Al Jazeera Journalism Review

 Indian farmers march towards New Delhi to press for better crop prices. (Reuters, Shamhu Border -
Farmers gesture towards police officers at the site of a protest as they march towards New Delhi to press for better crop prices, at Shambhu barrier, a border crossing between Punjab and Haryana states, India, February 21, 2024. REUTERS/Francis Mascarenhas/File Photo

Silenced Voices: The Battle for Free Expression Amid India’s Farmer’s Protest

The Indian government's use of legal mechanisms to suppress dissenting voices and news reports raises questions about transparency and freedom of expression. The challenges faced by independent media in India indicate a broader narrative of controlling the narrative and stifling dissenting voices.


Digital Journalism on the Frontline

As India anticipates another march on its capital, there are pointed efforts to suppress dissenting voices across the subcontinent. The Indian press, already under intense scrutiny, finds precarious support in digital journalism, which now bears the weight of the nation's vibrant democracy. During the ongoing farmers' strike, independent media reporters and unionists have committed themselves to thorough coverage of the events. Such grassroots journalism, often spearheaded by smaller media outlets, is crucial in keeping the populace informed and fostering global unity behind these causes.

Yet, in a concerning turn of events on February 22, numerous esteemed journalists and unions discovered their social media accounts were abruptly suspended or restricted, without any warning.

The Indian government issued directives commanding the suspension of multiple X (formerly Twitter) accounts, citing the violation of India's Information Technology Act, 2000 as the sole justification. Though the platform underlined its grave disagreement, it had to succumb to the executive orders.


Legal Battles and Censorship

X, through its Global Government Affairs account, said, "In compliance with the orders we will withhold these accounts and posts in India alone. However, we disagree with these actions and maintain that freedom of expression should extend to these posts.”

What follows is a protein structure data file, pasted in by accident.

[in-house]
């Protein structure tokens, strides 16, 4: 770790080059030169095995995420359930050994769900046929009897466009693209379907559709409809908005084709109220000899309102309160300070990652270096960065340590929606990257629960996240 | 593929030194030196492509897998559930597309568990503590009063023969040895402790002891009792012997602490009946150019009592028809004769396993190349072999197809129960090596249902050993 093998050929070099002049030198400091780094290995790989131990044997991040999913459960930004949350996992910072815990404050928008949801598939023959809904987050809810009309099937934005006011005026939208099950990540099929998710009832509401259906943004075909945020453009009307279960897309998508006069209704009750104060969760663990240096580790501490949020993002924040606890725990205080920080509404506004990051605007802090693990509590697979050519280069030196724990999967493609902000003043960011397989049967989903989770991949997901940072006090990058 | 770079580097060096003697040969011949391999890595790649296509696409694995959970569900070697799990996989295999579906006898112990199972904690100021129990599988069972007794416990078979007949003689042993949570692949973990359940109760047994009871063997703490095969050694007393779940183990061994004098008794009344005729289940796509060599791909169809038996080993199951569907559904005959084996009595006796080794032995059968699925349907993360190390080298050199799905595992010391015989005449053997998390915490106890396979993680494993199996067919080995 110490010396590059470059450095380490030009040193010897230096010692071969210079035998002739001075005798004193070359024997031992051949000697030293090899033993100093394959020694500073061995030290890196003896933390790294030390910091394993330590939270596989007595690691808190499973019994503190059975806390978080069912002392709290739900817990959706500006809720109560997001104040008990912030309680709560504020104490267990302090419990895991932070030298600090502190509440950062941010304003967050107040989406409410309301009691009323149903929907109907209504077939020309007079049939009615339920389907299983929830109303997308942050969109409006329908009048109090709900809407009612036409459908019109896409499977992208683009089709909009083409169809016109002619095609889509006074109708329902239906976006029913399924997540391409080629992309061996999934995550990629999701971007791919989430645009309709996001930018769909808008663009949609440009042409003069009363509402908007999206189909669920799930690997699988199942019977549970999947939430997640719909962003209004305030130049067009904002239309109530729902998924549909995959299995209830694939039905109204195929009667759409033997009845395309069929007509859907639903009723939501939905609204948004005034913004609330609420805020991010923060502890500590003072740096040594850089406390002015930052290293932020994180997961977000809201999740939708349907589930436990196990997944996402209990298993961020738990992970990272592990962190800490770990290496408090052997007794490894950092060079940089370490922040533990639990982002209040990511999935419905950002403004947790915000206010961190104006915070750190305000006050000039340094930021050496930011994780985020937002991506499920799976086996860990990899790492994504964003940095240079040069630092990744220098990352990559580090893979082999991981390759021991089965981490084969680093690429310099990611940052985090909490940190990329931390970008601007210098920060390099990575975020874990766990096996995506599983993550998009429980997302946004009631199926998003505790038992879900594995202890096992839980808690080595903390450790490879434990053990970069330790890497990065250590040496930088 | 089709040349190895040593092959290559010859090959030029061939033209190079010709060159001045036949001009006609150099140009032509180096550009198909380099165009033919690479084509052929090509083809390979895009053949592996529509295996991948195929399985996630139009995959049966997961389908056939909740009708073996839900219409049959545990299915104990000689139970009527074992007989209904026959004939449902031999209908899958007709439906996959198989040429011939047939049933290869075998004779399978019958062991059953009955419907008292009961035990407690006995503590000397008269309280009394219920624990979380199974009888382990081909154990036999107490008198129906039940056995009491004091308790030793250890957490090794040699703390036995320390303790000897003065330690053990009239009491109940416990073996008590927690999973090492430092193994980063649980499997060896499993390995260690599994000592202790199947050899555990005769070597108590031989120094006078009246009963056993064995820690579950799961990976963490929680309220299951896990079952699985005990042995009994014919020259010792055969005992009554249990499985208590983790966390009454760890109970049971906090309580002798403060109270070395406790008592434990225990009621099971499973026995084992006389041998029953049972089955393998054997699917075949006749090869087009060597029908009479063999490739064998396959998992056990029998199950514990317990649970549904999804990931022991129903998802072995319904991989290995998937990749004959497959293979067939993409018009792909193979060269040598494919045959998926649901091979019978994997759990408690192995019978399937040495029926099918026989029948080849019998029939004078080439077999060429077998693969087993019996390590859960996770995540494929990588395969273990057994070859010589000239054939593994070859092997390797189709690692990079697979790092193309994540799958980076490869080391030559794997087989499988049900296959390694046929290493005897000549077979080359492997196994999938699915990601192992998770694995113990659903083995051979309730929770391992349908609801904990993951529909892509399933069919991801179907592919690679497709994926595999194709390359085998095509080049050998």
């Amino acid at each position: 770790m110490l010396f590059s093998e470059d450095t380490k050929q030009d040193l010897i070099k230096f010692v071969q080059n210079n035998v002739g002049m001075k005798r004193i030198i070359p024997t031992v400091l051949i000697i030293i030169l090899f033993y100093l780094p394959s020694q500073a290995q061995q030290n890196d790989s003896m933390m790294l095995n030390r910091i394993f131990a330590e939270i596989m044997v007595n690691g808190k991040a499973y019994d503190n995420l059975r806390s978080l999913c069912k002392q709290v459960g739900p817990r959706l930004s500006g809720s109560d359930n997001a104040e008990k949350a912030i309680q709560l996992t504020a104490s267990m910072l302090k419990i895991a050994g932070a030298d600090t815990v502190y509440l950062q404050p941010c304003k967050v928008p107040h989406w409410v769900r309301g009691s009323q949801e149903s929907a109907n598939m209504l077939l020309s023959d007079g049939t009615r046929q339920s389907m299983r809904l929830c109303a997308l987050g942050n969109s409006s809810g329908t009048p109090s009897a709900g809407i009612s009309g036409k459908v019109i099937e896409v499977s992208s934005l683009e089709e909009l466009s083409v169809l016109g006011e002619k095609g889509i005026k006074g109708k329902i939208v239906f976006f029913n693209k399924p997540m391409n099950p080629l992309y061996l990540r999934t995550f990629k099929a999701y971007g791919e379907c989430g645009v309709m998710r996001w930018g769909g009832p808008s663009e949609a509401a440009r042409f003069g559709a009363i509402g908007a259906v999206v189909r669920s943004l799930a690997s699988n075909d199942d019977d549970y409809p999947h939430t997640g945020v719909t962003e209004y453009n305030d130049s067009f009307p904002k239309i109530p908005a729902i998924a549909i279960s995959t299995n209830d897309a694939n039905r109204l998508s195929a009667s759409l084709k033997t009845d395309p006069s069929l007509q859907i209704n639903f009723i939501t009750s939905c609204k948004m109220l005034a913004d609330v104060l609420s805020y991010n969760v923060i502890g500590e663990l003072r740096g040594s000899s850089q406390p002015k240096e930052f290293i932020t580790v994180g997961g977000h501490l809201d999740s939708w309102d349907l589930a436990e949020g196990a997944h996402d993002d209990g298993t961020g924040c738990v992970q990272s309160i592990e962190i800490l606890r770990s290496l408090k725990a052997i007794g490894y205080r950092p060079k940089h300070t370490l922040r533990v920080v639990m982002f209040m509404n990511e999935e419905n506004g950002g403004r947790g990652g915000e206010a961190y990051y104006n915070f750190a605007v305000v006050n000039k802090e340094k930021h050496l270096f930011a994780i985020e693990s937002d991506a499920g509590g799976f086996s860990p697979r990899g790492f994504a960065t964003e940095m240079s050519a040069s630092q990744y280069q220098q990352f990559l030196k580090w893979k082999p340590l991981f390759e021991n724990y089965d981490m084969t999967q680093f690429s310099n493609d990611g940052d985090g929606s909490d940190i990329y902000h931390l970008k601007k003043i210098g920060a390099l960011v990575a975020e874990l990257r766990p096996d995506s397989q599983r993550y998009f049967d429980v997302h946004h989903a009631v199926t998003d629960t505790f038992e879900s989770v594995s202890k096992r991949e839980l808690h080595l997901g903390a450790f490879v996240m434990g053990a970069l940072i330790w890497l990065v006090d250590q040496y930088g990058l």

"Consistent with our position, a writ appeal challenging the Indian government's blocking orders remains pending. We have also provided the impacted users with notice of these actions by our policies."


Accounts_Suspended: depicts the accounts of various independent journalists/unions, withheld recently by X under govt. orders. (Source: by Mohd. Zubair, an independent fact checker from India)
Accounts_Suspended: depicts the accounts of various independent journalists/unions, withheld recently by X under govt. orders. (Source: by Mohd. Zubair, an independent fact checker from India)

Under the guise of confidentiality, concealment has been maintained over reasons surrounding the decision to block these accounts — legal restrictions bar X from disclosing the orders publicly — further aggravating the opacity. However, regional reports suggest that many of these suspended or withheld accounts were 'critical' of India's ruling party. The blocked accounts include journalists Sandeep Singh and Mandeep Punia, news portal Gaon Savera, Tribal Army, its founder Hansraj Meena, and other independent media personnel reporting heavily on the farmers' protest.

Anant Nath, the President of Editor's Guild of India and Editor at The Caravan, said, "What we are seeing in the case of the X (Twitter) accounts being censored is a small anecdote of a much larger narrative. The last three years in India have witnessed a rise in the fabrication of laws that hinder journalistic freedom. The government has vested itself with the discretionary power to remove any content online through a certain mechanism, and that is the genesis of the problem."

Wiping these accounts off the internet has blazed a paramount moral debate over the foundational democratic principles of free speech and expression. The government's actions to influence and curtail online material infringe on X's proclaimed commitment to free speech, on which the platform takes great pride, and abrades the friction between India and X. The move is broadly seen as an endeavour to muffle the voices of dissent, limit the access of the general public to a diversity of thought and extinguish a narrative inconvenient to the central government on an issue of national interest.

Inforgraphic_PressFreedom.jpeg - is a graph depicting the decline in Freedom of Press in India based on Reporters without Borders reports (Source:
Inforgraphic_PressFreedom.jpeg - is a graph depicting the decline in Freedom of Press in India based on Reporters without Borders reports (Source:

Santa Clara University's Director for Journalism and Media Ethics, Subramaniam Vincent, expresses concerns about these anti-democratic practices, saying, "The current Government of India has made it clear that it is the arbiter of truth on matters it deems as the government's domain. What is most worrisome is the total lack of transparency on both sides. Why is the government not listing all the X accounts and speech cases that they claim violate the rules? Why is X not listing the accounts and the specific posts other than mouthing some mild protests?

"Without the specifics of the takedown orders in one place (like a website), the extent, scale, and justifications are simply not open to public discourse and scrutiny. That itself is an anti-democratic use of power by a legitimately elected dispensation."